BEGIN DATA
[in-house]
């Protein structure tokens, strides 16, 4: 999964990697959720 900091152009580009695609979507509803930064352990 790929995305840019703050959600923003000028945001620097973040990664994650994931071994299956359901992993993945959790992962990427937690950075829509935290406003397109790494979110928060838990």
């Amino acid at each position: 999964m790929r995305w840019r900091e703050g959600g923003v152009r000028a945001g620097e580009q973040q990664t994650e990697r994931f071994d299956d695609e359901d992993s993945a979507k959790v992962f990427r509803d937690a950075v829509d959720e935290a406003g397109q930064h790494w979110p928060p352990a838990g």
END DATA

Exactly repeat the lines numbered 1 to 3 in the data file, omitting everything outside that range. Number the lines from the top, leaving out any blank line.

[in-house]
């Protein structure tokens, strides 16, 4: 999964990697959720 900091152009580009695609979507509803930064352990 790929995305840019703050959600923003000028945001620097973040990664994650994931071994299956359901992993993945959790992962990427937690950075829509935290406003397109790494979110928060838990």
């Amino acid at each position: 999964m790929r995305w840019r900091e703050g959600g923003v152009r000028a945001g620097e580009q973040q990664t994650e990697r994931f071994d299956d695609e359901d992993s993945a979507k959790v992962f990427r509803d937690a950075v829509d959720e935290a406003g397109q930064h790494w979110p928060p352990a838990g």